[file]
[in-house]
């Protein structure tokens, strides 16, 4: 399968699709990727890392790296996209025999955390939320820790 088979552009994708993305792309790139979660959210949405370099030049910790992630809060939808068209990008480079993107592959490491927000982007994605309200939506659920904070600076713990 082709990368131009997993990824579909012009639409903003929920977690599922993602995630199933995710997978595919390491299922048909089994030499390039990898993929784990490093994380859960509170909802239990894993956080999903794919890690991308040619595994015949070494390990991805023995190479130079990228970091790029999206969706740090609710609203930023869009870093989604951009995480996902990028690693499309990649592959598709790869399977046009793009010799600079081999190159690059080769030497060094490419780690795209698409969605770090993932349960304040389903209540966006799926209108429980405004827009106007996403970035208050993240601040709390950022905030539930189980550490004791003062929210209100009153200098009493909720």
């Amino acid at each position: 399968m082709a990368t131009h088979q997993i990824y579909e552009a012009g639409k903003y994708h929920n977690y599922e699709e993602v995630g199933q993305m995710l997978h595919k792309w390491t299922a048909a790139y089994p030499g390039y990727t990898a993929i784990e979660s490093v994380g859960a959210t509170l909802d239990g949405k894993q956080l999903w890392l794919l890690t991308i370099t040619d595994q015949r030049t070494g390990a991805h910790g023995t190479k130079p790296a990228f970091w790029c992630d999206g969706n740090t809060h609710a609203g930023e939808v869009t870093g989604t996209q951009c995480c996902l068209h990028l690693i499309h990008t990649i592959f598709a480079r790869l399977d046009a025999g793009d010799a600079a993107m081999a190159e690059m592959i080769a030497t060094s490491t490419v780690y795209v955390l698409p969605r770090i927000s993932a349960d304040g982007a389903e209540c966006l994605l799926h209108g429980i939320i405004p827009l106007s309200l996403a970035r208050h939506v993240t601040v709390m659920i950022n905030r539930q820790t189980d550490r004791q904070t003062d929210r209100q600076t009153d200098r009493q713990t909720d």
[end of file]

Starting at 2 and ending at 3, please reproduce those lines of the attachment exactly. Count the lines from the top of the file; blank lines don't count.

């Protein structure tokens, strides 16, 4: 399968699709990727890392790296996209025999955390939320820790 088979552009994708993305792309790139979660959210949405370099030049910790992630809060939808068209990008480079993107592959490491927000982007994605309200939506659920904070600076713990 082709990368131009997993990824579909012009639409903003929920977690599922993602995630199933995710997978595919390491299922048909089994030499390039990898993929784990490093994380859960509170909802239990894993956080999903794919890690991308040619595994015949070494390990991805023995190479130079990228970091790029999206969706740090609710609203930023869009870093989604951009995480996902990028690693499309990649592959598709790869399977046009793009010799600079081999190159690059080769030497060094490419780690795209698409969605770090993932349960304040389903209540966006799926209108429980405004827009106007996403970035208050993240601040709390950022905030539930189980550490004791003062929210209100009153200098009493909720």
């Amino acid at each position: 399968m082709a990368t131009h088979q997993i990824y579909e552009a012009g639409k903003y994708h929920n977690y599922e699709e993602v995630g199933q993305m995710l997978h595919k792309w390491t299922a048909a790139y089994p030499g390039y990727t990898a993929i784990e979660s490093v994380g859960a959210t509170l909802d239990g949405k894993q956080l999903w890392l794919l890690t991308i370099t040619d595994q015949r030049t070494g390990a991805h910790g023995t190479k130079p790296a990228f970091w790029c992630d999206g969706n740090t809060h609710a609203g930023e939808v869009t870093g989604t996209q951009c995480c996902l068209h990028l690693i499309h990008t990649i592959f598709a480079r790869l399977d046009a025999g793009d010799a600079a993107m081999a190159e690059m592959i080769a030497t060094s490491t490419v780690y795209v955390l698409p969605r770090i927000s993932a349960d304040g982007a389903e209540c966006l994605l799926h209108g429980i939320i405004p827009l106007s309200l996403a970035r208050h939506v993240t601040v709390m659920i950022n905030r539930q820790t189980d550490r004791q904070t003062d929210r209100q600076t009153d200098r009493q713990t909720d």